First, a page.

Ropes & Gray Guides Sarepta Therapeutics in $584 Million Agreement with Summit Therapeutics Pipeline for Duchenne Muscular Dystrophy
Ropes & Gray advised Sarepta Therapeutics on its exclusive license and collaboration agreement with Summit Therapeutics plc granting Sarepta rights in Europe, as well as in Turkey and the Commonwealth of Independent States, to Summit's utrophin modulator pipeline, including its lead clinical candidate, ezutromid, for the treatment of genetic disease Duchenne muscular dystrophy (DMD). As part of the agreement, Sarepta also obtains an option to license Latin American rights to Summit's utrophin modulator pipeline. Summit retains commercialization rights in all other countries.
Under the terms of the agreement, Summit will receive an upfront fee of $40 million. In addition, Summit will be eligible for future ezutromid related development, regulatory and sales milestone payments totaling up to $522 million, including a $22 million milestone upon the first dosing of the last patient in Summit's PhaseOut DMD trial, and escalating royalties ranging from low to high teens percentage of net sales in the licensed territory. Summit will also be eligible to receive development and regulatory milestones related to its next-generation utrophin modulators. Sarepta and Summit will share specified utrophin modulator-related research and development costs at a 45%/55% split, respectively, beginning in 2018. If Sarepta elects to exercise its option for Latin American rights, Summit would be entitled to additional fees, milestones and royalties.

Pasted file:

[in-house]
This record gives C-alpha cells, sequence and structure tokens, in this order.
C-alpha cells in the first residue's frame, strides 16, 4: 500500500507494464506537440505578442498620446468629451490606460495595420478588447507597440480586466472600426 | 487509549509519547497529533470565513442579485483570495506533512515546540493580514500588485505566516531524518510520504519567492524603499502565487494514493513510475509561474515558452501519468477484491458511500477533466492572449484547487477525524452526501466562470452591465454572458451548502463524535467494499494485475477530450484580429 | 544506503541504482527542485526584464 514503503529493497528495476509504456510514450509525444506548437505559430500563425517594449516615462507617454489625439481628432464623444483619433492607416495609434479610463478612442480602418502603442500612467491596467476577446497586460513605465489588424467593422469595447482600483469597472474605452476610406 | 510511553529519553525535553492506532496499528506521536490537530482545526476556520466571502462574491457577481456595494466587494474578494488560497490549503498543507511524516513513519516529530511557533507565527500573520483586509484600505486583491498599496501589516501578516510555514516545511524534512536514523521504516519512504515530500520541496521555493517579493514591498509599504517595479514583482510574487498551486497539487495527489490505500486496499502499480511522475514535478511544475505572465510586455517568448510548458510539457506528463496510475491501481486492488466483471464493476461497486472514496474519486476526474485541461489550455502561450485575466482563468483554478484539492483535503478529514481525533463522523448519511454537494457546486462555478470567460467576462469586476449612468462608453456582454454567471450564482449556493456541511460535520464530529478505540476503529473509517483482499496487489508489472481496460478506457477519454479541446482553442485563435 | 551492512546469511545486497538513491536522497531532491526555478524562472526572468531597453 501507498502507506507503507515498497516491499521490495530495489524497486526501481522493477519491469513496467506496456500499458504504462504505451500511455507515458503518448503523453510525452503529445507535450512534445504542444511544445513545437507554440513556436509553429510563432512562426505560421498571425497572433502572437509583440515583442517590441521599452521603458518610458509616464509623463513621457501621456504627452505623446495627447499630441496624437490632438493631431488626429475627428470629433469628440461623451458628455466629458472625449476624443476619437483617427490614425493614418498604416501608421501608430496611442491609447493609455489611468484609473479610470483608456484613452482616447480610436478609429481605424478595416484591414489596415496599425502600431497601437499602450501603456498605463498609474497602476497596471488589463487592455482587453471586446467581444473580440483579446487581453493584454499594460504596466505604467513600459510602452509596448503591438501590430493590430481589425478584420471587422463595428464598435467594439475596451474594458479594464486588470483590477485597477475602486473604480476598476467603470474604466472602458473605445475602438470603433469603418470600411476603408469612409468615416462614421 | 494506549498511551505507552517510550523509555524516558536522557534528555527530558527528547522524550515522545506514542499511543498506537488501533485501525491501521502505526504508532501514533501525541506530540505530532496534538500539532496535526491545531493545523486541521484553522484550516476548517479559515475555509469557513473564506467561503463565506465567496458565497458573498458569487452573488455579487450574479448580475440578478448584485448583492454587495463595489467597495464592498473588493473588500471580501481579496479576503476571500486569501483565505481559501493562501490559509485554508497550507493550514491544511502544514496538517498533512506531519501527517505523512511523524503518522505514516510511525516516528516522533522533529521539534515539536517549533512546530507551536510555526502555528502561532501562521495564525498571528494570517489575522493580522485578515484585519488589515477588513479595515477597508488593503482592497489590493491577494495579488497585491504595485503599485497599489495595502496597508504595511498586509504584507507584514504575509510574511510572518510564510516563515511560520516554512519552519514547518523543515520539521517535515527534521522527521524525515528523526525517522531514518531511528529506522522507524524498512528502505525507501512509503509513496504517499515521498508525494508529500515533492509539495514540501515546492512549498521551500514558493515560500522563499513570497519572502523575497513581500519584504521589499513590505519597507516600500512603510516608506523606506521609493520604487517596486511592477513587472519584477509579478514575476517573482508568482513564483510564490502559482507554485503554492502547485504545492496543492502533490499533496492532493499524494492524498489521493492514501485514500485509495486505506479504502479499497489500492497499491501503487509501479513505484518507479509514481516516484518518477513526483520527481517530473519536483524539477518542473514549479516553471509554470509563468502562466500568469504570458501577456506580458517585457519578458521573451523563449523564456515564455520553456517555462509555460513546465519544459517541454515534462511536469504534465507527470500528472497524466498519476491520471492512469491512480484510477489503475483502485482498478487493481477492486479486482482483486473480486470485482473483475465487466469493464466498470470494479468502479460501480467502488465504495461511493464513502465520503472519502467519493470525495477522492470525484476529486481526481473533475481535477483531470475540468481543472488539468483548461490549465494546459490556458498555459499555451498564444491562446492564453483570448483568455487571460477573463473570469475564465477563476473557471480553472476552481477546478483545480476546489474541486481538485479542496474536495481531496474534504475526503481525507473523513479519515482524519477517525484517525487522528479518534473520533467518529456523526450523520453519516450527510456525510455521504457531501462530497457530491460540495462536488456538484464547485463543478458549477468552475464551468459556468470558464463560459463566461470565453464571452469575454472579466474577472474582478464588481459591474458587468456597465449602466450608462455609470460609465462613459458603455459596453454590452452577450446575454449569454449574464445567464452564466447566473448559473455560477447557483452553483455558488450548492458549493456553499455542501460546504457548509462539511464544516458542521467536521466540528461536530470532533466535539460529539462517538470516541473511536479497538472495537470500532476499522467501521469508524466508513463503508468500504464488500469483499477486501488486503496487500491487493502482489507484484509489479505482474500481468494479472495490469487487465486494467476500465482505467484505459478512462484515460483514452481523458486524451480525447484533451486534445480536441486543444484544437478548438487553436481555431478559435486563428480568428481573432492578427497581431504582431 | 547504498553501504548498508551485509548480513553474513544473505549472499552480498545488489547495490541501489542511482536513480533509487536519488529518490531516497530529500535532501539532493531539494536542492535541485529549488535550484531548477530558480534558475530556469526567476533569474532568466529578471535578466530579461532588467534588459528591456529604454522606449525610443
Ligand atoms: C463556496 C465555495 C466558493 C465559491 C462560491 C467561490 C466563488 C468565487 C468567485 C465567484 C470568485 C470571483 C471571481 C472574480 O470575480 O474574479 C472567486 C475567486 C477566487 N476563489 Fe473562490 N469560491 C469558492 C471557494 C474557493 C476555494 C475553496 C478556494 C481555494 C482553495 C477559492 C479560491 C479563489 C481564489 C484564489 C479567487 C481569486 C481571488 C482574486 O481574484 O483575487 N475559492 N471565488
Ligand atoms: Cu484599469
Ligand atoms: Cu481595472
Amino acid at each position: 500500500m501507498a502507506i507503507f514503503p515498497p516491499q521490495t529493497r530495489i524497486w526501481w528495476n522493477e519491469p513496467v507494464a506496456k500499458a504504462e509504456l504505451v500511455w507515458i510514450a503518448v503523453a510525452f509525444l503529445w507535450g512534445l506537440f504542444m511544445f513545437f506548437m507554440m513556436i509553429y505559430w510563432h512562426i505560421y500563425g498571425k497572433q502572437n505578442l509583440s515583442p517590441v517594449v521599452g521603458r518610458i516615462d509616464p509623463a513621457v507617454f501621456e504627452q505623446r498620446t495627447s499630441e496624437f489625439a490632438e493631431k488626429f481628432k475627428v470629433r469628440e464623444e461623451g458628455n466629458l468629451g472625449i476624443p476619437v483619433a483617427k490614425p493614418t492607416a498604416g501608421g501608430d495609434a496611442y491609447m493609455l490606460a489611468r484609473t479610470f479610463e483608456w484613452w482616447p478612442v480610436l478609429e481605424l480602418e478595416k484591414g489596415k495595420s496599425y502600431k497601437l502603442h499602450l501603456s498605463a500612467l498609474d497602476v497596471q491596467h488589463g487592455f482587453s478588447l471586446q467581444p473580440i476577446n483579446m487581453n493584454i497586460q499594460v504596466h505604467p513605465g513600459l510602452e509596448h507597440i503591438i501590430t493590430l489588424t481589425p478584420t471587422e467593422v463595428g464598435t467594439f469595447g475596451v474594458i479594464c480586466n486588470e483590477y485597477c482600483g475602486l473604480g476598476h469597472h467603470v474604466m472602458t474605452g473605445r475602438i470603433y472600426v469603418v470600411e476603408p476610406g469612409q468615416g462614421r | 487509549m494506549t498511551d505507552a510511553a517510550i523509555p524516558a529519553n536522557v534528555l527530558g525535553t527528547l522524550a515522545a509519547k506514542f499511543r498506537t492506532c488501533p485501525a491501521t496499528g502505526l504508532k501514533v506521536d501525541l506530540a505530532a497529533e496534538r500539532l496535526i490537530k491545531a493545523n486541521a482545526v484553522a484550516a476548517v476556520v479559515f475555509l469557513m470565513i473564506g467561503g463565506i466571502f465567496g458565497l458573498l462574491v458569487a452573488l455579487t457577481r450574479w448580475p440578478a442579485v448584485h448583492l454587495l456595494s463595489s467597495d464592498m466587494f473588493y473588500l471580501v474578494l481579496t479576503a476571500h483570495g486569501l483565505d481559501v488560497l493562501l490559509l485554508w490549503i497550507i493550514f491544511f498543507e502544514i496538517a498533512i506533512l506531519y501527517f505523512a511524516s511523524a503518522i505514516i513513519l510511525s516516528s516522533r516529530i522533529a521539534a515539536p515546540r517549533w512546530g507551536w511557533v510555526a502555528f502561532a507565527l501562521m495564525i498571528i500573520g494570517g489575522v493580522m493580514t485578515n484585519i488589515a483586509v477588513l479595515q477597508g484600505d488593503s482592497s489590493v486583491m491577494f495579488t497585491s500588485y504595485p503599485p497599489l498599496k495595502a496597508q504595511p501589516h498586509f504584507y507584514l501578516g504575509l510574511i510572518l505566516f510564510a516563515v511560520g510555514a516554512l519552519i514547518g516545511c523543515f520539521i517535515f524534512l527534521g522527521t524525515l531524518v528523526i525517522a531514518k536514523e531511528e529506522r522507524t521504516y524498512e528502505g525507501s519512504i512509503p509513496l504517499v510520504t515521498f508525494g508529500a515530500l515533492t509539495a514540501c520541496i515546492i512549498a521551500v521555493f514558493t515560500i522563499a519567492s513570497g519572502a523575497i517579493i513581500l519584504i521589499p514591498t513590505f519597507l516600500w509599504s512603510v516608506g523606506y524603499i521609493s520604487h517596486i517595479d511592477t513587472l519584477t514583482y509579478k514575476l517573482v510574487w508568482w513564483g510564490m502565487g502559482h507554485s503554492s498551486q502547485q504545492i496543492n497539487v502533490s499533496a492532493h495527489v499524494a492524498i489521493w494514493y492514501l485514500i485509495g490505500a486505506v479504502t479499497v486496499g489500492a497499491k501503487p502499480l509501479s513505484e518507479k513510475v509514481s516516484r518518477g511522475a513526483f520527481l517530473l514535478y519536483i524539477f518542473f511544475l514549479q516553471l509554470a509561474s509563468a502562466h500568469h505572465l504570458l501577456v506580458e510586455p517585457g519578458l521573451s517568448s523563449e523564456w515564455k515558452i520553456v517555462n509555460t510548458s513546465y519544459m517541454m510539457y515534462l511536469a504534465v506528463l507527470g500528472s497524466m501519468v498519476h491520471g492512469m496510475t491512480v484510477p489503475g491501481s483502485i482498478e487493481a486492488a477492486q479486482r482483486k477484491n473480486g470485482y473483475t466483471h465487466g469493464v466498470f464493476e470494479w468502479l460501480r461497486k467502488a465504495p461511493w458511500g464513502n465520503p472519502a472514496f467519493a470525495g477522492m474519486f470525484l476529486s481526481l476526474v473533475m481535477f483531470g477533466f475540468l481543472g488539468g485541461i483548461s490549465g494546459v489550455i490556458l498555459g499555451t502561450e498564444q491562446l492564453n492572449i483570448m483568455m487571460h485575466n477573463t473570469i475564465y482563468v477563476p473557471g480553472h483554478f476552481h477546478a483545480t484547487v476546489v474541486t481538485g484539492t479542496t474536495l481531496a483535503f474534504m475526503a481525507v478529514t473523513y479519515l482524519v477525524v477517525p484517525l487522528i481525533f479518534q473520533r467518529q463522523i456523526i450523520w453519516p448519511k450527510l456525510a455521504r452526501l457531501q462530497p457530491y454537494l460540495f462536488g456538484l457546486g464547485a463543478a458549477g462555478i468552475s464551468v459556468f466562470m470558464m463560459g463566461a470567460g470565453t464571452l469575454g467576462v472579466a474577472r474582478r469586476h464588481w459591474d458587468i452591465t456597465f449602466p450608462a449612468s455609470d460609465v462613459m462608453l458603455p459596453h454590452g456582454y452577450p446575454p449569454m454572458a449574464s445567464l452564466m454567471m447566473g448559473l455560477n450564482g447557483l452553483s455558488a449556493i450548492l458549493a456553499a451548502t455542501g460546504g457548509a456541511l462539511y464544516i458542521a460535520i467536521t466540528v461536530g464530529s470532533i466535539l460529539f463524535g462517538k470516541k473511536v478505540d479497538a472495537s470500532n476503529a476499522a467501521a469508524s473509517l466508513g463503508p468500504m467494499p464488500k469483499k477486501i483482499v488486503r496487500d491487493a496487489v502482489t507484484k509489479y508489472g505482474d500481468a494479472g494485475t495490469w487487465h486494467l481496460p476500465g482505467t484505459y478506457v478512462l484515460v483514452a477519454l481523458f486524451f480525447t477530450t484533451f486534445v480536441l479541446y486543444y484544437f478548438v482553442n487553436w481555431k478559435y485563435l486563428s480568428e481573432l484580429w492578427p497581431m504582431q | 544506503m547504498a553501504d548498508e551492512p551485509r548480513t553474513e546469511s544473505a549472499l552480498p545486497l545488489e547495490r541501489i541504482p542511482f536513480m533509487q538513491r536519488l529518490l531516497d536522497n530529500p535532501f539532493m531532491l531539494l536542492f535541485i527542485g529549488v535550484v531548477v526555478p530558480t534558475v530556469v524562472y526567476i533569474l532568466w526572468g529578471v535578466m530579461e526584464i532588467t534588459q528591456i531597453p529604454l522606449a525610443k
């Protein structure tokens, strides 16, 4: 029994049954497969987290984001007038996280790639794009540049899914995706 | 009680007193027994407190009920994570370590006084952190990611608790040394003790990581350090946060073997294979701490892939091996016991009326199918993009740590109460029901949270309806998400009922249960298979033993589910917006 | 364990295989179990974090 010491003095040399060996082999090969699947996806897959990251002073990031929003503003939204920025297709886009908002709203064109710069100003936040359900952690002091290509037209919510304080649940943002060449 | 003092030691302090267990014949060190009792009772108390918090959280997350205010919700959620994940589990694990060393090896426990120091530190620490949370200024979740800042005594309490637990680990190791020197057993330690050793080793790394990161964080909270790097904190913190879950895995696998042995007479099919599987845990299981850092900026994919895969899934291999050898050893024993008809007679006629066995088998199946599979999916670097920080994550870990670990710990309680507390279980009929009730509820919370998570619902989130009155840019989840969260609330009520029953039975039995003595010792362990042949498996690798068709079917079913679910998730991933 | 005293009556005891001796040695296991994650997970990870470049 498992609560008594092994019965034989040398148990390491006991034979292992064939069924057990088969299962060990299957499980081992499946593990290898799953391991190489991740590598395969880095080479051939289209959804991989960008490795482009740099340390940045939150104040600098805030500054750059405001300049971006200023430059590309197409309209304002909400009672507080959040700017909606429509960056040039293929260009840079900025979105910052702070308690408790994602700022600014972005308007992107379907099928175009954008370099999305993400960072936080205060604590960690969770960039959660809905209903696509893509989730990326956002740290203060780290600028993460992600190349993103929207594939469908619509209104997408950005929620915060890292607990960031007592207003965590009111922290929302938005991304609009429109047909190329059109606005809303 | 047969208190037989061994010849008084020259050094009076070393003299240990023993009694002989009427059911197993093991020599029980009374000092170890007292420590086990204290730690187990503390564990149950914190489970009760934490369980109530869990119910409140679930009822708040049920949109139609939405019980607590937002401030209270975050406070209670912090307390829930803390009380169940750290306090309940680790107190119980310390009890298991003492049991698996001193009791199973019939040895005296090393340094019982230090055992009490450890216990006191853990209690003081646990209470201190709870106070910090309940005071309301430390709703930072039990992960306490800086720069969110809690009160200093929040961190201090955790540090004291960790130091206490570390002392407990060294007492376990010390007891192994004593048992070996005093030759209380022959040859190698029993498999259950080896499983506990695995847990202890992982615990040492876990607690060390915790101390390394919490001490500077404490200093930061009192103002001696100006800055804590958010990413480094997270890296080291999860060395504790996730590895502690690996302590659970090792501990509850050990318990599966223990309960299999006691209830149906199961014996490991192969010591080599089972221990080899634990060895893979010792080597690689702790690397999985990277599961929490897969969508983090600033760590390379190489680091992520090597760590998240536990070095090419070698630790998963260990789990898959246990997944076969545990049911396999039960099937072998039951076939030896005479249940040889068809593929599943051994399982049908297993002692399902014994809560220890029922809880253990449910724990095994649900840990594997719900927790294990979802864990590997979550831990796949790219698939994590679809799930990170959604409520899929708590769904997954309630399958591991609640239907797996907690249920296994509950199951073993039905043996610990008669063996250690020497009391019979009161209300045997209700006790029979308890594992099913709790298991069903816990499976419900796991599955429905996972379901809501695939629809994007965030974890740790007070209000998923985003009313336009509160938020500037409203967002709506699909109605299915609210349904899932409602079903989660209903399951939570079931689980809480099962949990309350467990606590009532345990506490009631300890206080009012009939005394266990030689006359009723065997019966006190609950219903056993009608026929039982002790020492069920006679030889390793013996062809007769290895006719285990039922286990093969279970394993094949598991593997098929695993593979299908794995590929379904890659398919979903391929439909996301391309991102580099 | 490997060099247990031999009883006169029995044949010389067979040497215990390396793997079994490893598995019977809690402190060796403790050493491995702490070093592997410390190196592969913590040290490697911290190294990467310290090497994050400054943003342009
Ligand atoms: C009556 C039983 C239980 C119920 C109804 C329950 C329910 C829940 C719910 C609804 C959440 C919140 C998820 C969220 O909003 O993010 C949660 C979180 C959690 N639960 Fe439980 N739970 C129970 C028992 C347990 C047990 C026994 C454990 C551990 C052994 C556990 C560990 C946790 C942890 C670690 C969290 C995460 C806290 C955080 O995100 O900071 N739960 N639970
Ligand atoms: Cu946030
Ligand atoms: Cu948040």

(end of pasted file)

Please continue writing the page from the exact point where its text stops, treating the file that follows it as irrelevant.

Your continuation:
Ropes & Gray also represented Sarepta Therapeutics in a $127 million public offering announced Oct. 7, 2015, a $37 million public offering announced June 8, 2016, and a $345 million public offering announced on Sept. 22, 2016.
The Ropes & Gray team representing Sarepta Therapeutics on the Summit Therapeutics transaction was led by intellectual property transactions partner David McIntosh (Boston) and included intellectual property transactions associates Hannah Freeman and Rajarshi Banerjee (both of Boston).